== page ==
I grew up with a father who was disabled from a horrific motorcycle accident. He had a miraculous healing that granted him his life back, and most of his faculties except for his ability to speak well. Growing up, “motorcycle” was always a bad word in our family. The thought of motorcycling was never in any of our minds, save for when we thought about our Dad and everything he had suffered through.
One of my early childhood memories is that of my father riding his ten speed bicycle from Logan, Utah (my home town), to Bear Lake (a gorgeous lake on the other side of a the treacherous canyon where my Dad’s accident happened). He did it with his friends on several occasions. All of the wives and kids would pile into cars and follow along as support vehicles.
My mother never understood why he did it. She simply thought he had terrible judgement and was crazy.
After my Dad passed away, she was reading his journals and learned why he did those bicycle rides: He wanted to move himself to, and past, the place of his accident, on his own power. It was a sacrament of victory for him.
When I broke the news to my sweet Mormon mother that I had taken up motorcycling, I felt the full force of her worrying come crashing down on me. It would have been easier to tell my mom that I had joined a Satanic homosexual baby-eating cult and started voting Democrat, than to tell her I got a motorcycle.
For the next two years, I learned a little bit about what my Dad dealt with: constant pleading to come to my senses, constant skepticism, and a blind assertion that I am simply crazy.
When my Dad passed away, I was going through his old photos to make a slide show for the funeral. I found a picture of him that moved me to my core:
This is a photo of him standing in the very place where his accident happened – where someone found him laying in a ditch, nearly dead. After a few years of beating every set of odds repeatedly, after superhuman determination to learn how to do walk, write, eat, even think, all over again – he stands in this place.
This is what victory looks like.
He stands tall in gratitude, quiet power, and knowing.
Once I saw that photo, I knew that some day I would ride my motorcycle to that same spot, stand it in, and take a photo. After much research and consulting his siblings, we made some educated guesses as to the exact crash site.
I found it.
As I rode toward the site, I just knew. Everything was lining up – including how dangerous that stretch of road was. Against all good judgement, I pulled off to the side of the road (there really isn’t a shoulder, but I did it anyway). Cars, trucks, boats, and RV’s whizzed past me as they navigated the fateful turn half way down the Bear Lake Summit. As I positioned my tripod and set the camera timer, I hoped nobody would hit me or my bike. I quickly understood how things went very wrong for my Dad in this spot. I didn’t feel safe enough to spend any time there fussing over the perfect shot, or contemplating the significance of the spot. I had to get the *$%@ out of there, and fast, which I did.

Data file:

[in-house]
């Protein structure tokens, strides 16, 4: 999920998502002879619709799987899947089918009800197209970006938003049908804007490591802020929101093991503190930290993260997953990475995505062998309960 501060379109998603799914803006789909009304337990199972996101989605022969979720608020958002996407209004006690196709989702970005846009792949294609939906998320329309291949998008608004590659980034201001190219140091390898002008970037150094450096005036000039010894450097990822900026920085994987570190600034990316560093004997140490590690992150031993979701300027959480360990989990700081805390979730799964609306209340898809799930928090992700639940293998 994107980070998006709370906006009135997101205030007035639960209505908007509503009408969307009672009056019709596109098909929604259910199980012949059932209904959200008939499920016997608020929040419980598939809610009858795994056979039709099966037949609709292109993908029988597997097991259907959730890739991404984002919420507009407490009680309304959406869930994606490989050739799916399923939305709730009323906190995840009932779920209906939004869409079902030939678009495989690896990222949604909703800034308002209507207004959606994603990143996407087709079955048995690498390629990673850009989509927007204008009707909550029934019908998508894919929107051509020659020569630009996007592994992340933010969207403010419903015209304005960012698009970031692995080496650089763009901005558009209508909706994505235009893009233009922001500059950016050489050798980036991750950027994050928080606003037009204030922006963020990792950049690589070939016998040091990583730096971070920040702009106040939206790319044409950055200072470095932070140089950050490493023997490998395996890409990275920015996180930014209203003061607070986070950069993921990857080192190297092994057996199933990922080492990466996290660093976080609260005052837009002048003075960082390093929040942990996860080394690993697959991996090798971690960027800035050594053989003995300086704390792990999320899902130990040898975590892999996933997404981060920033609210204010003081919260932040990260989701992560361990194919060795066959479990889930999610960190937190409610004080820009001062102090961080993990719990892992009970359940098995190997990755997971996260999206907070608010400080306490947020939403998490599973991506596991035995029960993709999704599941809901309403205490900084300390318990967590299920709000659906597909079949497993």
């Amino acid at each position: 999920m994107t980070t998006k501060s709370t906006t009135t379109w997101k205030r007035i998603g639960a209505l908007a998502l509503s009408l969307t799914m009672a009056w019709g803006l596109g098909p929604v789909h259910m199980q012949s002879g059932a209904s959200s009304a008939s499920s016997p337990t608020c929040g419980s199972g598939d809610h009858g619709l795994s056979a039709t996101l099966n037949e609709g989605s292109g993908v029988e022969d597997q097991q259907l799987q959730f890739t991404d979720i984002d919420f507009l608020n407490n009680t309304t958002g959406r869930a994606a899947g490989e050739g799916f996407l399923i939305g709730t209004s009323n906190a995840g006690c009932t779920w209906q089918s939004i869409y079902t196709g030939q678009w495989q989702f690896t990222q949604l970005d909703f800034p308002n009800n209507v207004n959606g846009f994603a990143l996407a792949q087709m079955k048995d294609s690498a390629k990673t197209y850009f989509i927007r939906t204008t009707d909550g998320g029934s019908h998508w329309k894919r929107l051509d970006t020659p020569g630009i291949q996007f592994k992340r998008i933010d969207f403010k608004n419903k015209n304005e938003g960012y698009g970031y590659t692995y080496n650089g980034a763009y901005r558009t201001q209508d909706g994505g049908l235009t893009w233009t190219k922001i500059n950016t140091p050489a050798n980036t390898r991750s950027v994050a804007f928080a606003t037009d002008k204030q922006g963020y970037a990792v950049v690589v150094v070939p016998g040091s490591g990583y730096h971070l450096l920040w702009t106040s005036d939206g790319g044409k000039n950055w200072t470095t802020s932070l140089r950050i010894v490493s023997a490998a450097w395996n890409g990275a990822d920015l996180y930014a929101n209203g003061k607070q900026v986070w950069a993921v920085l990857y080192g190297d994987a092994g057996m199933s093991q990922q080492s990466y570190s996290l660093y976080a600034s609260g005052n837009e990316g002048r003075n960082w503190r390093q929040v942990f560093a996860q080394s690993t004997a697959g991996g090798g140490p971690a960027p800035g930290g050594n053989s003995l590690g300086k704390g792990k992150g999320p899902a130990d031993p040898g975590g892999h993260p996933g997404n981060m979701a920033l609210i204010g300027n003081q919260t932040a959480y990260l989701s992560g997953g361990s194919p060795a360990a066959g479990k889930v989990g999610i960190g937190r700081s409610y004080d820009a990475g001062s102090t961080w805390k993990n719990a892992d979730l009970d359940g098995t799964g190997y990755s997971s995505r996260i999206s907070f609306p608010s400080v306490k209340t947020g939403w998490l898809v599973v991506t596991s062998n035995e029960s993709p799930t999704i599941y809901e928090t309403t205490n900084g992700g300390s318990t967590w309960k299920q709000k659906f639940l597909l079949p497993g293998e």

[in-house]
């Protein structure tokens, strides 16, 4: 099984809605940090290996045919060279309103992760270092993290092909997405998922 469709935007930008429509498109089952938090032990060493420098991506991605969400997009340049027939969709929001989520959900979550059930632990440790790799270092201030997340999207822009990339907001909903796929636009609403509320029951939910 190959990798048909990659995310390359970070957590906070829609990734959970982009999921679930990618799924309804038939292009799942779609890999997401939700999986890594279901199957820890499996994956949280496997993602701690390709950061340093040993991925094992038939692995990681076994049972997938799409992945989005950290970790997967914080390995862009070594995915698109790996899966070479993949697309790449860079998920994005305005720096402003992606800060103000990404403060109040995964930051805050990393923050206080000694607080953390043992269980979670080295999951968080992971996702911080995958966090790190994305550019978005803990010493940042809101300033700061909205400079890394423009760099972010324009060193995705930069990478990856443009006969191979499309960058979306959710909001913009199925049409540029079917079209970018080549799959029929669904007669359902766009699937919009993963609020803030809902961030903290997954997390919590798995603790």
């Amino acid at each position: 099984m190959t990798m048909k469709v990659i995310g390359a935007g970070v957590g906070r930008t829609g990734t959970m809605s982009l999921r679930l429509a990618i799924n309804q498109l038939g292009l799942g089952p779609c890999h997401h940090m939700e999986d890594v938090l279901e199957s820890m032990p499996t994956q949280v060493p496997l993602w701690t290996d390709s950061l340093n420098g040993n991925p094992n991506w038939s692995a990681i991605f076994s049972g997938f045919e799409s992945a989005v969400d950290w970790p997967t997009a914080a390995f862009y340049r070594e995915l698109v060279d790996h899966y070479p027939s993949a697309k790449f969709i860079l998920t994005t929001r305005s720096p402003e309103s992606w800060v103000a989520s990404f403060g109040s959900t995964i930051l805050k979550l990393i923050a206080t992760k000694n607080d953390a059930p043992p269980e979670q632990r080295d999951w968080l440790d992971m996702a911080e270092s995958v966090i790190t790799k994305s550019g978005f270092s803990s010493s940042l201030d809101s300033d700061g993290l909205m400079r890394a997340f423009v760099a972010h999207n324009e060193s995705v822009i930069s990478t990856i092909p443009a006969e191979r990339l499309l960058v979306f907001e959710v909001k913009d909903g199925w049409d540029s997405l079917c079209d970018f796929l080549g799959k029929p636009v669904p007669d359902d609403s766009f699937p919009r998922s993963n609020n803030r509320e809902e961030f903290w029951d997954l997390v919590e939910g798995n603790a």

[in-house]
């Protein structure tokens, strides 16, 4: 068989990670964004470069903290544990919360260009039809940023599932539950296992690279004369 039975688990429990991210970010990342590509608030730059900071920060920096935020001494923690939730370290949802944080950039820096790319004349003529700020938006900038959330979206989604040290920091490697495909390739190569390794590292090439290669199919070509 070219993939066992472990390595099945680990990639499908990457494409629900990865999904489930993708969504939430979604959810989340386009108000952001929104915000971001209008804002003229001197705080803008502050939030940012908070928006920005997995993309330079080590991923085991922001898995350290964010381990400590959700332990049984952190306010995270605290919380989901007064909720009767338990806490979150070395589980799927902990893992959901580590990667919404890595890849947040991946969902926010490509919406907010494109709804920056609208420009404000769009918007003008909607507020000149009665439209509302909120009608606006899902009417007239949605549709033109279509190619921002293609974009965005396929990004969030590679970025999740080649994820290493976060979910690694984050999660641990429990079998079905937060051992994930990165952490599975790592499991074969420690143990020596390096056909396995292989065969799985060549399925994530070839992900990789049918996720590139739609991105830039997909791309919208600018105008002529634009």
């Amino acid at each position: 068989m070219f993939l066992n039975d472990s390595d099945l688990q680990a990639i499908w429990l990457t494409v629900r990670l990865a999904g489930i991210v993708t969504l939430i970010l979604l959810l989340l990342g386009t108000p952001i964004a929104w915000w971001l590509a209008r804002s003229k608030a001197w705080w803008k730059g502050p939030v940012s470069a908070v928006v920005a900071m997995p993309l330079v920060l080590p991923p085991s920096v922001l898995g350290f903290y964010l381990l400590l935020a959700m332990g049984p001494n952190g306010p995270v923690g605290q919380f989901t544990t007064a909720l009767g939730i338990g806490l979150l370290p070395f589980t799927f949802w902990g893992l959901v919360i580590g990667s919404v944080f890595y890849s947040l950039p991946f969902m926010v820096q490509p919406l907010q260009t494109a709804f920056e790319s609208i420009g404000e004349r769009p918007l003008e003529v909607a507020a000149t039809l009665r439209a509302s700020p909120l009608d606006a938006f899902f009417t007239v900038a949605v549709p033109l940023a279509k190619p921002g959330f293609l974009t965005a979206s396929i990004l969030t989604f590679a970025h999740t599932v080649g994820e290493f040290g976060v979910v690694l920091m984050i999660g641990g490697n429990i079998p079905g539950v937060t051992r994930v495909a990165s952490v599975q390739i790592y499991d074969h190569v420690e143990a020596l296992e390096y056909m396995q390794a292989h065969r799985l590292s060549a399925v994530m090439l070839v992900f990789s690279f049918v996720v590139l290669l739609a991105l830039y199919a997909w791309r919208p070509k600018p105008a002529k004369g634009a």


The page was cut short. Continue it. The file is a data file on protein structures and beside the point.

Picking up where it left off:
While the capturing of the image was extremely gratifying, something better came along:
I sent the two images to my Mom. A few days later, we were talking, and her demeanor had changed. No longer was she speaking in the frantic tones of panic that I was accustomed to. She was calm, collected, and newly wise:
“Who would have thought that when they found him up there, that 50 years later, he would have a son, and that son would ride to that very place on his motorcycle?! This is a little victory, isn’t it?”
She got it. She finally got it. She truly saw me, AND my Dad. This is one of the best gifts I have ever received.
Since then, my Mother’s tone has changed. We recently had a severe wind storm that kicked up hurricane force winds. I decided to ride my motorcycle to work that day, just out of curiosity. A few days later we were talking about the weather. I told her I had ridden my bike to work during the storm. Rather than quiver with fear and begging me to just drive my car, she made a joke comparing me to the scene in “Wizard of Oz” where the wicket neighbor lady / wicked witch of the west / was blowing around in the tornado on her bicycle:
I was shocked and overjoyed at her humor in a space that would normally be filled with fear. People can evolve. It’s a beautiful thing.
Neil Peart, the late drummer / lyricist for the band RUSH, experienced a loss unlike most will ever endure. He lost his wife to cancer and his only child to a car accident within 9 months of each other. He spent the next few years meandering around the continent on his motorcycle, riding aimlessly, wondering if he even wanted to go on living, much less, be a working musician again.
He found his way out of the darkness eventually. RUSH reconvened, and wrote an album called “Vapor Trails”. The opening track, “One Little Victory”, comes to mind:
Celebrate the moment
As it turns into one more
Another chance at victory
Another chance to score
The measure of the moment
Is a difference of degrees
Just one little victory
A spirit breaking free
A certain measure of righteousness
A certain amount of force
A certain degree of determination
Daring on a different course
A certain amount of resistance
To the forces of the light and love
A certain measure of tolerance
A willingness to rise above
One little victory
– Neil Peart / RUSH, “One Little Victory”